USA TODAY High School Sports has a weekly column on the college recruiting process. Here, you’ll find practical tips and real-world advice on becoming a better recruit to maximize your opportunities to play at the college level. Jason Smith is a former NCAA DIII athlete and college coach at all three division levels. Jason is just one of many former college and professional players, college coaches, and parents who are part of the Next College Student Athlete team. Their knowledge, experience, and dedication along with NCSA’s history of digital innovation, and long-standing relationship with the college coaching community have made NCSA the largest and most successful athletic recruiting network in the country.
You know by now that a video showcasing your athlete is a must. But for baseball and softball, it’s not as simple as it sounds. What do college coaches really want to see? Their skills video.
A skills video simply features “staged” clips of your athlete performing repetitive position-specific drills, so no game footage is needed.
This can become quite the endeavor. If you hire a professional or buy video at showcases, it could break the bank. If you can’t film outside, you may need to rent a batting cage. And you’ll definitely need multiple players—a pitcher needs a catcher, an infielder needs someone to throw to, etc.
This all sounds discouraging, I know. But honestly, it can be done. We’ve seen several families do it before—all they needed was a little help.
So, put on your videographer hat and follow these guidelines.
The best camera placement is going to be from home plate—about 4 feet to the left. This angle will capture your child covering the bag. Coaches want to see a variety of movements at this position, so film three to four ground balls hit directly at your athlete, and then three to four that are hit to their left and right/backhand.
Also, record three to four bunt coverage and double plays that are thrown to first. For baseball players, make sure your athlete starts from a couple different positions to represent lead-off base runners.
Insider tip: Team up with a few parents and plan a couple hours before practice where you can all film together. That way the other teammates can help execute the plays and—best of all—you can all knock out filming in one day.
Shortstop, second baseman
A shortstop and second baseman should be filmed from shortstop because it shows coaches their full range and arm strength. If they’re truly a second baseman only, it’s okay to field plays from there, but most general infielders will throw from shortstop.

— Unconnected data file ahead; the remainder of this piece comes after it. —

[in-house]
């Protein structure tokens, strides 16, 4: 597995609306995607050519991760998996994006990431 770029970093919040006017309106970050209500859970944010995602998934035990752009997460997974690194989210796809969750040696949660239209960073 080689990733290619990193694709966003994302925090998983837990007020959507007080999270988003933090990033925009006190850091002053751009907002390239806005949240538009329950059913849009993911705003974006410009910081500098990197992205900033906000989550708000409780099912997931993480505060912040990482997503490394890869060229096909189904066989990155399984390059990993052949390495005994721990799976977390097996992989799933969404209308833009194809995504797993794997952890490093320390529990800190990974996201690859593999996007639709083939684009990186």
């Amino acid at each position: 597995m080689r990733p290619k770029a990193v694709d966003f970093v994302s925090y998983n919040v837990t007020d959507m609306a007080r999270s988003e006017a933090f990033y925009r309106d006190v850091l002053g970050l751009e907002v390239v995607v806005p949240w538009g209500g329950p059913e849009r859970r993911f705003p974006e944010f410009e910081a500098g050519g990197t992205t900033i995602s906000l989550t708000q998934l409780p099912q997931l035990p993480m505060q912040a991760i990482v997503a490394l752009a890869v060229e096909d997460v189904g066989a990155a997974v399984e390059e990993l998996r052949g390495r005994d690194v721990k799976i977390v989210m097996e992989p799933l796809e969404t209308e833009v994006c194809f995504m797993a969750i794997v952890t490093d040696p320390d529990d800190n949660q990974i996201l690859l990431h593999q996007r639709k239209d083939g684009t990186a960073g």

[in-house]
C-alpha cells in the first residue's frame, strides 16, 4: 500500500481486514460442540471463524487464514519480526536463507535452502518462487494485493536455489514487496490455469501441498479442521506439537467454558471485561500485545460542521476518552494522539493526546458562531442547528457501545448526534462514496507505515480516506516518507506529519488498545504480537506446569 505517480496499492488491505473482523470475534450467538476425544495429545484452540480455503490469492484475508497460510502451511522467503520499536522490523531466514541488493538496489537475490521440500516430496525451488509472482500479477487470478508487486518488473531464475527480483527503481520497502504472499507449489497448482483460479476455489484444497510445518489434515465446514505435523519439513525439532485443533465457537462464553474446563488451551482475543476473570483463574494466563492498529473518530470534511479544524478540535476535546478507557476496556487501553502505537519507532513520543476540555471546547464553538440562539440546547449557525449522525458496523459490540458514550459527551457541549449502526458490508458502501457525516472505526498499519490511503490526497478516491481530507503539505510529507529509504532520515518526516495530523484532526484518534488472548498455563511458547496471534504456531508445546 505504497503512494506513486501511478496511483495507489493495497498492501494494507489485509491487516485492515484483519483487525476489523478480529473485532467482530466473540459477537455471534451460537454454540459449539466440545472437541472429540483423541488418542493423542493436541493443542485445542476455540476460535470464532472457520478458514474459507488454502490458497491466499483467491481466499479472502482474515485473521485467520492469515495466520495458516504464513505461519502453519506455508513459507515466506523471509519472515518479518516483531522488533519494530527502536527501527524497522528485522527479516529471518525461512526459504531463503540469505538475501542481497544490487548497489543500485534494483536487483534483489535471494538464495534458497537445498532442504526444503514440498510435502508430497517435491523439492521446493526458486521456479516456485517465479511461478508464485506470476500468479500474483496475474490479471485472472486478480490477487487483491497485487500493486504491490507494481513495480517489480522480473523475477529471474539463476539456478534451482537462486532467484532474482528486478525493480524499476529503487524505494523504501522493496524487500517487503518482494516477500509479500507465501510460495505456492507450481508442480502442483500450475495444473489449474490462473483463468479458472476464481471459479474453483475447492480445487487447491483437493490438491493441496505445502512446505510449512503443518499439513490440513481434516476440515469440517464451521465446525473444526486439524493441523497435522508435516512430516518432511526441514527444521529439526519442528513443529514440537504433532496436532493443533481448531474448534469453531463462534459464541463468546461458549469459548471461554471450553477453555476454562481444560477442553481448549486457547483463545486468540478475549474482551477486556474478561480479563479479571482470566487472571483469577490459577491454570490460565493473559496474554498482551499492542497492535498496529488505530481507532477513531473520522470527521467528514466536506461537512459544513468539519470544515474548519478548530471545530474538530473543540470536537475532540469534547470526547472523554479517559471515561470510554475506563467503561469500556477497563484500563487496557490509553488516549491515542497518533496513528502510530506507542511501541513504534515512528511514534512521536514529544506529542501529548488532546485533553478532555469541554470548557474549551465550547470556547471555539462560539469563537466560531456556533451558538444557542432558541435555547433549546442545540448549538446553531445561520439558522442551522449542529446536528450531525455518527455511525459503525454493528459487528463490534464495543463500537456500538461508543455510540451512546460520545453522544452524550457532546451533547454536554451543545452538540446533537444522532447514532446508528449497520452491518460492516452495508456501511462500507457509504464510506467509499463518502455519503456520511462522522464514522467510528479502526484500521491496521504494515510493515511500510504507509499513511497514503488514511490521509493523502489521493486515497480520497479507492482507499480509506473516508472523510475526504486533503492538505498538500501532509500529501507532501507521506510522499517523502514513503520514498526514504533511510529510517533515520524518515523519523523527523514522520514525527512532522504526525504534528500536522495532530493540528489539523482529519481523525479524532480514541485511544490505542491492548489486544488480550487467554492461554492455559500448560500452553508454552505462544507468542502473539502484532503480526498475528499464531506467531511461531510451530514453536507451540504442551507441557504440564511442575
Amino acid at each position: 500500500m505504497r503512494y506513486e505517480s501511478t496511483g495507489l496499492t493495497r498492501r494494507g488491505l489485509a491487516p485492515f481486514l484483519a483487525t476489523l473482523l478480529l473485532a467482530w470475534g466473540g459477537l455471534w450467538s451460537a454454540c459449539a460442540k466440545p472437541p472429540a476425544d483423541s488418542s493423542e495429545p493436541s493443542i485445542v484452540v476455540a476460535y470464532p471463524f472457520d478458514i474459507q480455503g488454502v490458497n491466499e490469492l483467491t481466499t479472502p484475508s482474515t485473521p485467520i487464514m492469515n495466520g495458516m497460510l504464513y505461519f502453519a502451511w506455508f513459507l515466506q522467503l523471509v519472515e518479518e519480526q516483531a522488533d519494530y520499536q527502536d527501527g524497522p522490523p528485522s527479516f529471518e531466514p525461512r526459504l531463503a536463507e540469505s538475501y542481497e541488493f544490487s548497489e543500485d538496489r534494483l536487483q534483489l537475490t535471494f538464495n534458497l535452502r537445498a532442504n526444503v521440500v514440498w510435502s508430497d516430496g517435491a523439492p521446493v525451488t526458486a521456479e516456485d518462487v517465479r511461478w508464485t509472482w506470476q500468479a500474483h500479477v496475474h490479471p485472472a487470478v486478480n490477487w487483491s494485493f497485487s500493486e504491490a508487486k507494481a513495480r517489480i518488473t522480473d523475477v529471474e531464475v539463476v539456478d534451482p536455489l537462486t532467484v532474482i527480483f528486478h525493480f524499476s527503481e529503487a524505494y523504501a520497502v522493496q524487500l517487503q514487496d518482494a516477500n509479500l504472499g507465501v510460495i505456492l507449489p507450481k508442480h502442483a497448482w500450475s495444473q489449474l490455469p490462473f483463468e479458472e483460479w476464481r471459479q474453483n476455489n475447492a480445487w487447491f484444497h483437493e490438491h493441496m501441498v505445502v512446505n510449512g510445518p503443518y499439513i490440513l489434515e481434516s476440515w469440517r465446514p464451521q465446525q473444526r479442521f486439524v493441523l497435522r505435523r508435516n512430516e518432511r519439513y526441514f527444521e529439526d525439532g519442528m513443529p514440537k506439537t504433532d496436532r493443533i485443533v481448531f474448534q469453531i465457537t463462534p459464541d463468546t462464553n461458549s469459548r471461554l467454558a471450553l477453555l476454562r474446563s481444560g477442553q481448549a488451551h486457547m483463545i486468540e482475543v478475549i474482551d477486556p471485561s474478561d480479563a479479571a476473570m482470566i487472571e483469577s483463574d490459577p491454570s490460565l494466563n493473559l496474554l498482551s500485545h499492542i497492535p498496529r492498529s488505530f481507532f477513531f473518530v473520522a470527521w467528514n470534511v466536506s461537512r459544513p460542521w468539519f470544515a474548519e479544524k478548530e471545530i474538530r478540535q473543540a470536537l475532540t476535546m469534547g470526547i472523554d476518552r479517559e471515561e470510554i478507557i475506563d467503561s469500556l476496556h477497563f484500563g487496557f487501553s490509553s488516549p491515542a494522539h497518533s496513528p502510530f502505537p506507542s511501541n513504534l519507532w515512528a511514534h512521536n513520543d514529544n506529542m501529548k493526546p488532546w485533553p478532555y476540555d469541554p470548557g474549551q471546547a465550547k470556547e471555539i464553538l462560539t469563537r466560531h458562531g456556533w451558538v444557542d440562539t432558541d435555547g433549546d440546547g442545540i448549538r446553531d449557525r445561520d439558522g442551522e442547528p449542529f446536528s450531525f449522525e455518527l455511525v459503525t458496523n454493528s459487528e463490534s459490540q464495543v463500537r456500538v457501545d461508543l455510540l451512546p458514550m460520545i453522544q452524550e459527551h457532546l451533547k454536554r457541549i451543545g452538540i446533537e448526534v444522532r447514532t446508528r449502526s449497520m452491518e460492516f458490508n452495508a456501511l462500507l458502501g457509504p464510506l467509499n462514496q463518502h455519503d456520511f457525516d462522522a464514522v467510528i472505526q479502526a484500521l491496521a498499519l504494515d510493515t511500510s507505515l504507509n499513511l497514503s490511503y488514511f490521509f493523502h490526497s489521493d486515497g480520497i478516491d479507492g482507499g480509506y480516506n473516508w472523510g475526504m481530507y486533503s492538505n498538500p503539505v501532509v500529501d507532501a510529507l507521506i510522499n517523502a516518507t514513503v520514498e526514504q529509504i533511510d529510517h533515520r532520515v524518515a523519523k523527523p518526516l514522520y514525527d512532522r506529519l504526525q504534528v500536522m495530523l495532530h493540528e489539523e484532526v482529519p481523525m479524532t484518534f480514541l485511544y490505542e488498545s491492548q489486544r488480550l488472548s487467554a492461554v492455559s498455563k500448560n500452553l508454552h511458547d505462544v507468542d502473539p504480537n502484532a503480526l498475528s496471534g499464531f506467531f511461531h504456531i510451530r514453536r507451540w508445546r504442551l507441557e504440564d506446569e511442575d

Coaches want to see your athlete execute a few scenarios from this position and each play requires a different camera angle. Here are the drills to run:
Throw to first
The best camera angle is about 4 feet to the left of the mound. Capture your athlete fielding three to four ground balls that are: hit directly at them, about 8 to 10 feet to the left and right, and slow choppers that land in front of them (about 20 plays total). When your child throws the ball to first, you might feel inclined to follow the ball, but try not to—it will be jarring to watch. Instead, keep the camera glued on your student-athlete.
Insider tip: For baseball players, you can also highlight full arm strength by filming some of the plays from behind, with the camera about 4 feet behind shortstop.
You’ll need a mix of camera angles to show feature throwing ability and fielding when it comes to double plays. So, film most of the plays about 2 feet behind the mound, and then also get a couple where you’re with the camera behind first base. Have your athlete execute about four to six plays, showing them coming across the bag and making the throw to first. If your athlete only plays second base, they can take grounders from there instead of shortstop.
Throw to second base
This drill is pretty simple: put the camera about 2 feet behind the mound and showcase your child fielding one to two grounders hit directly at them, and about 4 feet to the left and right.
To really show off your child’s arm strength and accuracy, you should switch the camera’s position about half way through filming. First, stand in front of your athlete—about 4 feet to the right of home—and then film the rest from behind first base. Baseball coaches are used to seeing the camera positioned 3 feet behind third base as well.